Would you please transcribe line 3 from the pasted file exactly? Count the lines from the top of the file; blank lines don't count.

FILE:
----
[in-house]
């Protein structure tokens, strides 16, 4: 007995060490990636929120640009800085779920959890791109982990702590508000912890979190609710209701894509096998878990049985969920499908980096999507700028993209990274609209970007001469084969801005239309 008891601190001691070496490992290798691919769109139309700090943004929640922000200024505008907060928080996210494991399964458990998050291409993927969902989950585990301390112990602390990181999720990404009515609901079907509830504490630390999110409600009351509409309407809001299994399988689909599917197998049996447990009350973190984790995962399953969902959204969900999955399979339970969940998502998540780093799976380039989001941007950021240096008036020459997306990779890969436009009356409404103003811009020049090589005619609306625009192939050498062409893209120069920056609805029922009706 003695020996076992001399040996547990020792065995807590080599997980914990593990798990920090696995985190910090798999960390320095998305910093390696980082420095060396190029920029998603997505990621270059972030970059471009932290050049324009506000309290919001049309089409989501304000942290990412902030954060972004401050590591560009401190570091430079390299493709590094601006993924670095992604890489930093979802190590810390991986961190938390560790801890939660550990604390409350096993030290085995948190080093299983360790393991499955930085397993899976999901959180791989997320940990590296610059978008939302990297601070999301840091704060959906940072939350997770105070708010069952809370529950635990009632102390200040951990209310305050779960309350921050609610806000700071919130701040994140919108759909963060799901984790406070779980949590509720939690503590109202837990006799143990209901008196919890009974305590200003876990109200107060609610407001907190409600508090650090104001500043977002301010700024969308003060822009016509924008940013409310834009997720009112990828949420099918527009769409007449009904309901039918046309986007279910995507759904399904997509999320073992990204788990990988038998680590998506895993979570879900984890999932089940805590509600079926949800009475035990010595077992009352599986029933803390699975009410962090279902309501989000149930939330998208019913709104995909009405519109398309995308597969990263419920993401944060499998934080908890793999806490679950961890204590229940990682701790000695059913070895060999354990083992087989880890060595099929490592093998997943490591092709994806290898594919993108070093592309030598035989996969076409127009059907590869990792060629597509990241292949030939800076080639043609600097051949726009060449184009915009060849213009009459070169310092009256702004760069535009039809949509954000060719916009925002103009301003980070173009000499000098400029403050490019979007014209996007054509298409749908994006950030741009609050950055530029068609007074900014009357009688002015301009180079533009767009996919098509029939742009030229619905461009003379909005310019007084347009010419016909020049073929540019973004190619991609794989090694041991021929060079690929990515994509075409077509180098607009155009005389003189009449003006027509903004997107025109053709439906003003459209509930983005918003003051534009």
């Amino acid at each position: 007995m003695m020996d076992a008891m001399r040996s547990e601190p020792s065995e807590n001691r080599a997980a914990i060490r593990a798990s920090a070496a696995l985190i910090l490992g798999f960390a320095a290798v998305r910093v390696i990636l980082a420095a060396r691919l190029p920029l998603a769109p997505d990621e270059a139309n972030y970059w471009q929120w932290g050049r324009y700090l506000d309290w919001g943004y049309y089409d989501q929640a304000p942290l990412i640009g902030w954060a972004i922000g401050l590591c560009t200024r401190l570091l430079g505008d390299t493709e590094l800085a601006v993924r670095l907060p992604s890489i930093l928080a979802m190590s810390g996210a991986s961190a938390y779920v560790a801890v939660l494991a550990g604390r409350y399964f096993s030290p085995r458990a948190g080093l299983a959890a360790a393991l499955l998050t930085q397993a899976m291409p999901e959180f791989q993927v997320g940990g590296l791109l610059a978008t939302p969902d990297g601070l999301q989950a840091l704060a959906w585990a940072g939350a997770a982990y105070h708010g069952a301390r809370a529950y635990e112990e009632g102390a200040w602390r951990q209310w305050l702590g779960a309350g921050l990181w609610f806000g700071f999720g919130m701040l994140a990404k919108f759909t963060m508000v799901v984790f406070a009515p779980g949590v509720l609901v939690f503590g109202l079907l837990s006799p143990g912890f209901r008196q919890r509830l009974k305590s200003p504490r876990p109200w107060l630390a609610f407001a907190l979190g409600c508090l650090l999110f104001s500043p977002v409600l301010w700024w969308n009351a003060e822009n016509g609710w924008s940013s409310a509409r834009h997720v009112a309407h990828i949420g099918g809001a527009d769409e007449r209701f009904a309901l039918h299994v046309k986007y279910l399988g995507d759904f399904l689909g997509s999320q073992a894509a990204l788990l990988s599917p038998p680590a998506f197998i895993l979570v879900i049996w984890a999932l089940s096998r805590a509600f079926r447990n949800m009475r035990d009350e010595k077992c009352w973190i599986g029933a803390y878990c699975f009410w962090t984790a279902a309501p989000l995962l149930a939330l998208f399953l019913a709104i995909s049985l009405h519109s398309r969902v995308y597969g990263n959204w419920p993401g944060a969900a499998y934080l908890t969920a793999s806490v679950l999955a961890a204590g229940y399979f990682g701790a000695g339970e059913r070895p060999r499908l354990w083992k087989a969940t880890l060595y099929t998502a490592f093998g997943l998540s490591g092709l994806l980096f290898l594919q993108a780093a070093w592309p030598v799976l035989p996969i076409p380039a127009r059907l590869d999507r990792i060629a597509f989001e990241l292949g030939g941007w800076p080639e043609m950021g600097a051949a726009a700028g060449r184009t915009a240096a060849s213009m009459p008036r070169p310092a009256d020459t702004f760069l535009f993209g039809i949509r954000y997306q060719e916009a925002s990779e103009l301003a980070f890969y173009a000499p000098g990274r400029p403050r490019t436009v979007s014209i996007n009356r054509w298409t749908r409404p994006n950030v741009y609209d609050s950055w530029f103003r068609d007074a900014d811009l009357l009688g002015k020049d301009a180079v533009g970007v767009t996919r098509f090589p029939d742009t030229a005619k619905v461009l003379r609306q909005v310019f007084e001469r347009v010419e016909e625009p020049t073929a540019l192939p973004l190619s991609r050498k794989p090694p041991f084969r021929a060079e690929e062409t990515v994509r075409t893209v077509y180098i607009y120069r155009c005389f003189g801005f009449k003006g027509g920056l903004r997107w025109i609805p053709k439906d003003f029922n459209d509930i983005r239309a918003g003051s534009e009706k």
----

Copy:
């Amino acid at each position: 007995m003695m020996d076992a008891m001399r040996s547990e601190p020792s065995e807590n001691r080599a997980a914990i060490r593990a798990s920090a070496a696995l985190i910090l490992g798999f960390a320095a290798v998305r910093v390696i990636l980082a420095a060396r691919l190029p920029l998603a769109p997505d990621e270059a139309n972030y970059w471009q929120w932290g050049r324009y700090l506000d309290w919001g943004y049309y089409d989501q929640a304000p942290l990412i640009g902030w954060a972004i922000g401050l590591c560009t200024r401190l570091l430079g505008d390299t493709e590094l800085a601006v993924r670095l907060p992604s890489i930093l928080a979802m190590s810390g996210a991986s961190a938390y779920v560790a801890v939660l494991a550990g604390r409350y399964f096993s030290p085995r458990a948190g080093l299983a959890a360790a393991l499955l998050t930085q397993a899976m291409p999901e959180f791989q993927v997320g940990g590296l791109l610059a978008t939302p969902d990297g601070l999301q989950a840091l704060a959906w585990a940072g939350a997770a982990y105070h708010g069952a301390r809370a529950y635990e112990e009632g102390a200040w602390r951990q209310w305050l702590g779960a309350g921050l990181w609610f806000g700071f999720g919130m701040l994140a990404k919108f759909t963060m508000v799901v984790f406070a009515p779980g949590v509720l609901v939690f503590g109202l079907l837990s006799p143990g912890f209901r008196q919890r509830l009974k305590s200003p504490r876990p109200w107060l630390a609610f407001a907190l979190g409600c508090l650090l999110f104001s500043p977002v409600l301010w700024w969308n009351a003060e822009n016509g609710w924008s940013s409310a509409r834009h997720v009112a309407h990828i949420g099918g809001a527009d769409e007449r209701f009904a309901l039918h299994v046309k986007y279910l399988g995507d759904f399904l689909g997509s999320q073992a894509a990204l788990l990988s599917p038998p680590a998506f197998i895993l979570v879900i049996w984890a999932l089940s096998r805590a509600f079926r447990n949800m009475r035990d009350e010595k077992c009352w973190i599986g029933a803390y878990c699975f009410w962090t984790a279902a309501p989000l995962l149930a939330l998208f399953l019913a709104i995909s049985l009405h519109s398309r969902v995308y597969g990263n959204w419920p993401g944060a969900a499998y934080l908890t969920a793999s806490v679950l999955a961890a204590g229940y399979f990682g701790a000695g339970e059913r070895p060999r499908l354990w083992k087989a969940t880890l060595y099929t998502a490592f093998g997943l998540s490591g092709l994806l980096f290898l594919q993108a780093a070093w592309p030598v799976l035989p996969i076409p380039a127009r059907l590869d999507r990792i060629a597509f989001e990241l292949g030939g941007w800076p080639e043609m950021g600097a051949a726009a700028g060449r184009t915009a240096a060849s213009m009459p008036r070169p310092a009256d020459t702004f760069l535009f993209g039809i949509r954000y997306q060719e916009a925002s990779e103009l301003a980070f890969y173009a000499p000098g990274r400029p403050r490019t436009v979007s014209i996007n009356r054509w298409t749908r409404p994006n950030v741009y609209d609050s950055w530029f103003r068609d007074a900014d811009l009357l009688g002015k020049d301009a180079v533009g970007v767009t996919r098509f090589p029939d742009t030229a005619k619905v461009l003379r609306q909005v310019f007084e001469r347009v010419e016909e625009p020049t073929a540019l192939p973004l190619s991609r050498k794989p090694p041991f084969r021929a060079e690929e062409t990515v994509r075409t893209v077509y180098i607009y120069r155009c005389f003189g801005f009449k003006g027509g920056l903004r997107w025109i609805p053709k439906d003003f029922n459209d509930i983005r239309a918003g003051s534009e009706k």